Leadership (Abuja)

Nigeria: Quality of Statistics Poor in Nigeria - World Bank

The World Bank has described as obsolete the quality of data from Nigeria and other African countries.

In a report by the Director, Department of Economic Policy and Poverty Reduction Programmes, Africa, Mr. Marcelo Giugale, he said the bank through various donations from rich countries have invested so much money in improving the statistics in many African countries including Nigeria.

He also said a report entitled: "Partnership in Statistics for Development in the 21st Century," reveals that about $700 million has been disbursed to Africa between 2009 and 2012. The money he said was to build its capacity to collect data. He stressed that communication technology was what would revolutionise African statistics.

"How badly does this skew the data? Well, to give you an idea, when Ghana used a newer methodology to update its accounts in 2010, it found out that its economy was about 60 per cent bigger than it had previously thought - and the country instantly became "middle-income" in the global ranking.

"Second, the latest poverty counts for Africa are, on average, five years old. So we only have guesstimates of how the global financial, food and fuel crises have impacted the distribution of income, wealth and opportunities in the region. This is because, to count the poor, you need "household surveys" - those face-to-face, home visits where people are asked how much they earn, own, know and so on. In fifteen African countries, this has been done only once since 2000."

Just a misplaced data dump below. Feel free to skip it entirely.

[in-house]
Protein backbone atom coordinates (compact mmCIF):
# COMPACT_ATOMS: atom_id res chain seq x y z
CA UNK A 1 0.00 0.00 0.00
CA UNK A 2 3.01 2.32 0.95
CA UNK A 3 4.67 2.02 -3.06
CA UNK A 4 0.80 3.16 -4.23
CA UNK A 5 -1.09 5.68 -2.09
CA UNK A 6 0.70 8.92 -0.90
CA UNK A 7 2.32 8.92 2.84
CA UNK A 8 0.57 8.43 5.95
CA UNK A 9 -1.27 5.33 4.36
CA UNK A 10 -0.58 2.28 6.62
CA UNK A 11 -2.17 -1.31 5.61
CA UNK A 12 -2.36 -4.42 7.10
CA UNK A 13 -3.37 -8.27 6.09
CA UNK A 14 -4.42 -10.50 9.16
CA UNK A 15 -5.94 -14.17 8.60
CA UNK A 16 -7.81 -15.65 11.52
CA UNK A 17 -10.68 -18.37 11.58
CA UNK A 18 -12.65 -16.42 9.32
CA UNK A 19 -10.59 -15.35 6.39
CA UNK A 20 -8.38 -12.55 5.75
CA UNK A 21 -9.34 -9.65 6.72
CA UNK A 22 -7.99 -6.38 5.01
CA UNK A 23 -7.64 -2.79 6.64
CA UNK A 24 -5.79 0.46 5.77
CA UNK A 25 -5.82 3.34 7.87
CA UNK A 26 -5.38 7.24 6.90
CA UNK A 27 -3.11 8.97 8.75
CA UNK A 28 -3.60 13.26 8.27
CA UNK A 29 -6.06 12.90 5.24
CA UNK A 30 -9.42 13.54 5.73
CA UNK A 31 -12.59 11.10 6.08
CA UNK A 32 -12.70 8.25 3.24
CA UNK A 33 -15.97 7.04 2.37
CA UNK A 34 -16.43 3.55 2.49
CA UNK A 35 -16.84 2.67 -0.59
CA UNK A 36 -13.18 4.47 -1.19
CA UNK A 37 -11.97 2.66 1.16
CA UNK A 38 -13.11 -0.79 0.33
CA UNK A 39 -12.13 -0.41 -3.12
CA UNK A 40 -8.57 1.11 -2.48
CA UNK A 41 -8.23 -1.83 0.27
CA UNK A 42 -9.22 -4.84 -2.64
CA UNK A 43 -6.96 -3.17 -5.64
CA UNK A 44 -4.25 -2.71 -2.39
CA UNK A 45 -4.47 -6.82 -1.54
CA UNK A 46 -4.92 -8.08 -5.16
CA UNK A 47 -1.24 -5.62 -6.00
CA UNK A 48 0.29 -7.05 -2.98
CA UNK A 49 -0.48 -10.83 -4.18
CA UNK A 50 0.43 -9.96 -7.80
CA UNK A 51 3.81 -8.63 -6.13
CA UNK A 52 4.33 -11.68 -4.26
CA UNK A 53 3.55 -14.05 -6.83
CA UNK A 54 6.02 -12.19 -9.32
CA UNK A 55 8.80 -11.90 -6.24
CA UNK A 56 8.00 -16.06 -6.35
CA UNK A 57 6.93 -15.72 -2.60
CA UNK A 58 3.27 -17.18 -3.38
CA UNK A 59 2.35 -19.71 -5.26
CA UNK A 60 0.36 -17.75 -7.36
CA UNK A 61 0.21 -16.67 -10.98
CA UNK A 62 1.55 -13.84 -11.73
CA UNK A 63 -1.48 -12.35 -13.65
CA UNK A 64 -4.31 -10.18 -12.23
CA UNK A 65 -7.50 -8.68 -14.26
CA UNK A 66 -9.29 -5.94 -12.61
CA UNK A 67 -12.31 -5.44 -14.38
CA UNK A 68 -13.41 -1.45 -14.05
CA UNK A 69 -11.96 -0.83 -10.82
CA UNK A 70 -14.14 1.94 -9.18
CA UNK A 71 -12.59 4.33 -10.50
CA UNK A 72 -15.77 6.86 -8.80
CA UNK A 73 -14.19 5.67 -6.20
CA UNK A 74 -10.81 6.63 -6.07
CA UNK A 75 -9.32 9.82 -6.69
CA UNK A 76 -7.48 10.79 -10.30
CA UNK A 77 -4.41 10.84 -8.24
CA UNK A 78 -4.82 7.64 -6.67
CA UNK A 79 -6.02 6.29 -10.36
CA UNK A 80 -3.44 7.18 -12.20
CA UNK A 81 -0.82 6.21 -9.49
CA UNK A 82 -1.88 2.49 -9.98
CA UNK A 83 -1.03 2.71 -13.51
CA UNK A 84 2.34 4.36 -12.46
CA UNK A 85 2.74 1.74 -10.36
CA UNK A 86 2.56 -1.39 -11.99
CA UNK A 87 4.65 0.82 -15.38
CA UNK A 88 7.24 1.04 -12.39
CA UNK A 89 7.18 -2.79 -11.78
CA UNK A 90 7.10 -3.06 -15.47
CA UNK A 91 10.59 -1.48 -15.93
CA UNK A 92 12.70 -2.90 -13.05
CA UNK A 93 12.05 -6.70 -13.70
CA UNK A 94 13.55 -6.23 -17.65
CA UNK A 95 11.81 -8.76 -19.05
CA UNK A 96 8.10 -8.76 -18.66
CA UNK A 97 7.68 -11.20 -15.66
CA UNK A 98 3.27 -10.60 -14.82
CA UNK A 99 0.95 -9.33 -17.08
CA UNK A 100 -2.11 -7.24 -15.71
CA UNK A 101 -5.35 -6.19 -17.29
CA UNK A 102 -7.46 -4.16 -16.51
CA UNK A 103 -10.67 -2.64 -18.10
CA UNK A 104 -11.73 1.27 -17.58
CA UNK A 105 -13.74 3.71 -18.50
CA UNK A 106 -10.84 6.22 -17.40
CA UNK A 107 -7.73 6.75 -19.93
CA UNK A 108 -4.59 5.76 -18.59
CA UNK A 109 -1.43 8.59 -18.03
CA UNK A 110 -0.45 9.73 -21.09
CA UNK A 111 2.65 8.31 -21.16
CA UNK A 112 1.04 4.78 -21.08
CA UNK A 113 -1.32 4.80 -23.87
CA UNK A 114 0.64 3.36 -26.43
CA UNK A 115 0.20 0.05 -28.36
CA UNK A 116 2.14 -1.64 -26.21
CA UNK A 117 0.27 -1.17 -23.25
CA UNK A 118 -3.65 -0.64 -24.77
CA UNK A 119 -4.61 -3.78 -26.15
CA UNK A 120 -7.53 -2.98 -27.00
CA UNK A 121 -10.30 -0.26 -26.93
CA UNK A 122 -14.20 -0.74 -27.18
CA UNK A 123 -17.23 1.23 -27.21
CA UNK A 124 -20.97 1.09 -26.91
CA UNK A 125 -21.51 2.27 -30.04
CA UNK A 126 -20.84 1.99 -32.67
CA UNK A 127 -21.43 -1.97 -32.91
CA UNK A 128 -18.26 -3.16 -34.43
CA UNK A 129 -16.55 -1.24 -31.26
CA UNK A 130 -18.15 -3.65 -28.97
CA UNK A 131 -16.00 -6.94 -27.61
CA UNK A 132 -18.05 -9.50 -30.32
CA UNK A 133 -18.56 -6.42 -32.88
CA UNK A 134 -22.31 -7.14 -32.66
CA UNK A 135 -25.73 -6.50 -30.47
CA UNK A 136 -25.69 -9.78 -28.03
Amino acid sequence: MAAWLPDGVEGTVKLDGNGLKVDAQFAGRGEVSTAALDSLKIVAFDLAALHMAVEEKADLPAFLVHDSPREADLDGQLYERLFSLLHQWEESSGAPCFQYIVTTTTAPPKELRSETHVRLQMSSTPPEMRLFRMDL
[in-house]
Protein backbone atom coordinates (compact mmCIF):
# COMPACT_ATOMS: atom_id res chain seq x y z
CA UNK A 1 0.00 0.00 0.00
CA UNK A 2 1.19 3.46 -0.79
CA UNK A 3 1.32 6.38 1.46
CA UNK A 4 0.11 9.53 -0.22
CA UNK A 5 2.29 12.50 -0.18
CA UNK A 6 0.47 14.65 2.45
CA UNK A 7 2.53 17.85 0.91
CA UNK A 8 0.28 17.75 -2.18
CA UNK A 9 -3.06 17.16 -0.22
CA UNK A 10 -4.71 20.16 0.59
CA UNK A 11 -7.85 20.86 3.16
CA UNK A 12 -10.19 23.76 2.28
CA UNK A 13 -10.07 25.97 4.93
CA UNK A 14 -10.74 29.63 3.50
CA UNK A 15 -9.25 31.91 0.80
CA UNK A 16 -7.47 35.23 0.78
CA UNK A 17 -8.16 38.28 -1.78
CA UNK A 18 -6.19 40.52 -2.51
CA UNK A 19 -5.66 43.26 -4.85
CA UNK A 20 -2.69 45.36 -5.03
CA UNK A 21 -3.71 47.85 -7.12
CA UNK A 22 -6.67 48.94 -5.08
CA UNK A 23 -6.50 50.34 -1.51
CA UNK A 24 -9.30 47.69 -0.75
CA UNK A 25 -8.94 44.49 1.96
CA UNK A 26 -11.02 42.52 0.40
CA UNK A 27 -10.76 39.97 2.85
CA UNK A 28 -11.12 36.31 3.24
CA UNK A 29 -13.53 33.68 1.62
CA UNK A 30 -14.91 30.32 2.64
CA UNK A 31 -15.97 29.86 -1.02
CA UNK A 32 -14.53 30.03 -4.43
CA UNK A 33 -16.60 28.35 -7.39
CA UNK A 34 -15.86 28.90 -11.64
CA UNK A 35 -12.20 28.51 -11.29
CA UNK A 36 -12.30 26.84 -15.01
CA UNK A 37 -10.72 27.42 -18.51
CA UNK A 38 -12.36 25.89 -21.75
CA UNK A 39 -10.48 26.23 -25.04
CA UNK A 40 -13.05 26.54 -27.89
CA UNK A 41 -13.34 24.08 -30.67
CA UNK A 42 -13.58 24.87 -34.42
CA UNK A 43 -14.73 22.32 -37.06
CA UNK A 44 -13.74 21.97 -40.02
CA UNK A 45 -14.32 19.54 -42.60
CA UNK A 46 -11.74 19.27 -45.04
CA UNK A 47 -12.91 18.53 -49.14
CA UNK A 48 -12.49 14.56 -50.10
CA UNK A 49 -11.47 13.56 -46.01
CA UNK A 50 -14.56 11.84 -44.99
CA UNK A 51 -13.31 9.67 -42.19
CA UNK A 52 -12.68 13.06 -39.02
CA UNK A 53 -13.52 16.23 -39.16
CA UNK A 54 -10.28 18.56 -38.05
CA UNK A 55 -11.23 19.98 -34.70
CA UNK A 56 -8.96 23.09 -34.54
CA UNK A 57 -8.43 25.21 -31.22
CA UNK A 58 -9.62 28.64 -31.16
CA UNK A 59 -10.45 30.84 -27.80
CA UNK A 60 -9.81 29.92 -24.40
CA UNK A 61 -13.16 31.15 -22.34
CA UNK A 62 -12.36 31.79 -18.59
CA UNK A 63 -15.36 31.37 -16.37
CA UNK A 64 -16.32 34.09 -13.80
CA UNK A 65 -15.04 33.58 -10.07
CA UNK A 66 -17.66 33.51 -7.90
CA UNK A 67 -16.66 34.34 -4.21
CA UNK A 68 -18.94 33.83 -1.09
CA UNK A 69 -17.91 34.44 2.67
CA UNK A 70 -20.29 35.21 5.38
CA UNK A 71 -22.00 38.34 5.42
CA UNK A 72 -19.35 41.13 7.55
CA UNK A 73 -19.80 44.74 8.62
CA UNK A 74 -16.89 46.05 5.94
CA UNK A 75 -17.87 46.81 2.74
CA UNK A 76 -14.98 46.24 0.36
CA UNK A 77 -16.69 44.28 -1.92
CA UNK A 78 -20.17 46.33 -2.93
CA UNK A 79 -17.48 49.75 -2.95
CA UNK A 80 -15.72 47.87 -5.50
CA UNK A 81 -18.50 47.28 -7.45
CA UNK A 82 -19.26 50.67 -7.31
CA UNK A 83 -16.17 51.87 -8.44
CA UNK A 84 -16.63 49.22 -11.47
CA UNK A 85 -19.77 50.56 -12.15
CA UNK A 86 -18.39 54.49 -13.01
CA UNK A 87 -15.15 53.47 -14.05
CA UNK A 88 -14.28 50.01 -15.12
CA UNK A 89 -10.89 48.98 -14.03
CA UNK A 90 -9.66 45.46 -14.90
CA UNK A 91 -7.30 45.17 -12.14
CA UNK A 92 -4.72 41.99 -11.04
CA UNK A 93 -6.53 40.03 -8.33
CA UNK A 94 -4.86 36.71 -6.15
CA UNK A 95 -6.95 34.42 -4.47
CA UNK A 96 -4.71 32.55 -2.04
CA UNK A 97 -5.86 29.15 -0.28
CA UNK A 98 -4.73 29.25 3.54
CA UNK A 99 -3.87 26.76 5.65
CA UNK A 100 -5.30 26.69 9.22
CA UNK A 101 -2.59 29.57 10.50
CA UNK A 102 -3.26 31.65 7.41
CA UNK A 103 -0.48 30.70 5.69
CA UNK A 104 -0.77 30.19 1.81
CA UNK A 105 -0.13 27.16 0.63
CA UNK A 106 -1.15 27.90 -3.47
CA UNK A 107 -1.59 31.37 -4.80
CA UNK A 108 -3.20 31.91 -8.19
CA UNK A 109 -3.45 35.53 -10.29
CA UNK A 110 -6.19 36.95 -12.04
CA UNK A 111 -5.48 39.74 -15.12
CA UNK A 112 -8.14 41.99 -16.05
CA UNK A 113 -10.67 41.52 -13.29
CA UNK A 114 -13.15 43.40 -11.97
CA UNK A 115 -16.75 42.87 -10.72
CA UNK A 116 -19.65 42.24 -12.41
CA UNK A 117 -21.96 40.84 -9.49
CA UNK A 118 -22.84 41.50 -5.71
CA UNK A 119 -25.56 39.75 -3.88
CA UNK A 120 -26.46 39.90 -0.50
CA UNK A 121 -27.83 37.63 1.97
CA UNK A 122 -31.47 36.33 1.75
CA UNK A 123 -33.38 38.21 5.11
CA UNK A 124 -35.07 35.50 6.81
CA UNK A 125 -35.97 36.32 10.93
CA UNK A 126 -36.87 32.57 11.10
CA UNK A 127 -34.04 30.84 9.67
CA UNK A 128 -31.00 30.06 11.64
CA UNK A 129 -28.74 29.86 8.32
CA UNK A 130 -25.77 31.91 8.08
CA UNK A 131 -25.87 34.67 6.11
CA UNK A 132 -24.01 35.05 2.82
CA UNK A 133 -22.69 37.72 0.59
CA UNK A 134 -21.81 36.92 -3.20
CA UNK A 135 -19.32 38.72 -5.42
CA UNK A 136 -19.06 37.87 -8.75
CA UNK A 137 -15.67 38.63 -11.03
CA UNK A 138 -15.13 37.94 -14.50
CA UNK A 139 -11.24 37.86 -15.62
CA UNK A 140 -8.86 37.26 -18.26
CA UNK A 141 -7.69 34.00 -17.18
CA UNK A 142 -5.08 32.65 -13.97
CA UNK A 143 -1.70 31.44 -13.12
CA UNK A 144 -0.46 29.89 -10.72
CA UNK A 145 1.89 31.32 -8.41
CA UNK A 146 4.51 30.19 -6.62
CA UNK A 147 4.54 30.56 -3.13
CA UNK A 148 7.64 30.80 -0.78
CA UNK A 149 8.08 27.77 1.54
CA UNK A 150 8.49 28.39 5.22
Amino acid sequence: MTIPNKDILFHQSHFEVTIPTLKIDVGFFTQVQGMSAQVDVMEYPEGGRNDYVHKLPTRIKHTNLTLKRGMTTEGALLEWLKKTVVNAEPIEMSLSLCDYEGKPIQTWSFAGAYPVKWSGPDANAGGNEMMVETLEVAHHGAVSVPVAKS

He also added that the advent of technology now allows for the surveys to be done not only more frequently, but continuously.

"Industrial surveys are even more infrequent than household surveys - only a handful of African countries have done at least one in the last ten years. This is a pity! Knowing what your producers are doing - and what keeps them from producing more - is critical if you want to design policies that increase employment, productivity and economy.

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